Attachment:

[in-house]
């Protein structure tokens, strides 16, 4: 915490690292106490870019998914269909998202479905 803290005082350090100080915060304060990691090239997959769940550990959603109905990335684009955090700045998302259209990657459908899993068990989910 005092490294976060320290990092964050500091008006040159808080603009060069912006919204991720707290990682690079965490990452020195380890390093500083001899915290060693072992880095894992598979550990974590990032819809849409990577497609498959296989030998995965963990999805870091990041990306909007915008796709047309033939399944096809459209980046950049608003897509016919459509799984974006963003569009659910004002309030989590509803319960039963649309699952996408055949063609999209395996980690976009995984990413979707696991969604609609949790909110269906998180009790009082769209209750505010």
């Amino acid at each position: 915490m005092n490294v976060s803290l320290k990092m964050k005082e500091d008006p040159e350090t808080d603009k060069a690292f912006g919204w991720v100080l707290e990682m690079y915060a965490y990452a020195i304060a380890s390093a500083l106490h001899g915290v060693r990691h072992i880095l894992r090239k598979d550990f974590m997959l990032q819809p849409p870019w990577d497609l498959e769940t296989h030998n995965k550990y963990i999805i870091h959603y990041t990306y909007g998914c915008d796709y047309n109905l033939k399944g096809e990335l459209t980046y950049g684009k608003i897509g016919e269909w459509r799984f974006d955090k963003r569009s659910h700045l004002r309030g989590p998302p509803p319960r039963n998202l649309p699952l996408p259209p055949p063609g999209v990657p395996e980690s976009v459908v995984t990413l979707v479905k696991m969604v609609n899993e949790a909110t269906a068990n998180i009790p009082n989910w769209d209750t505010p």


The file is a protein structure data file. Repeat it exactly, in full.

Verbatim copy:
[in-house]
């Protein structure tokens, strides 16, 4: 915490690292106490870019998914269909998202479905 803290005082350090100080915060304060990691090239997959769940550990959603109905990335684009955090700045998302259209990657459908899993068990989910 005092490294976060320290990092964050500091008006040159808080603009060069912006919204991720707290990682690079965490990452020195380890390093500083001899915290060693072992880095894992598979550990974590990032819809849409990577497609498959296989030998995965963990999805870091990041990306909007915008796709047309033939399944096809459209980046950049608003897509016919459509799984974006963003569009659910004002309030989590509803319960039963649309699952996408055949063609999209395996980690976009995984990413979707696991969604609609949790909110269906998180009790009082769209209750505010």
């Amino acid at each position: 915490m005092n490294v976060s803290l320290k990092m964050k005082e500091d008006p040159e350090t808080d603009k060069a690292f912006g919204w991720v100080l707290e990682m690079y915060a965490y990452a020195i304060a380890s390093a500083l106490h001899g915290v060693r990691h072992i880095l894992r090239k598979d550990f974590m997959l990032q819809p849409p870019w990577d497609l498959e769940t296989h030998n995965k550990y963990i999805i870091h959603y990041t990306y909007g998914c915008d796709y047309n109905l033939k399944g096809e990335l459209t980046y950049g684009k608003i897509g016919e269909w459509r799984f974006d955090k963003r569009s659910h700045l004002r309030g989590p998302p509803p319960r039963n998202l649309p699952l996408p259209p055949p063609g999209v990657p395996e980690s976009v459908v995984t990413l979707v479905k696991m969604v609609n899993e949790a909110t269906a068990n998180i009790p009082n989910w769209d209750t505010p």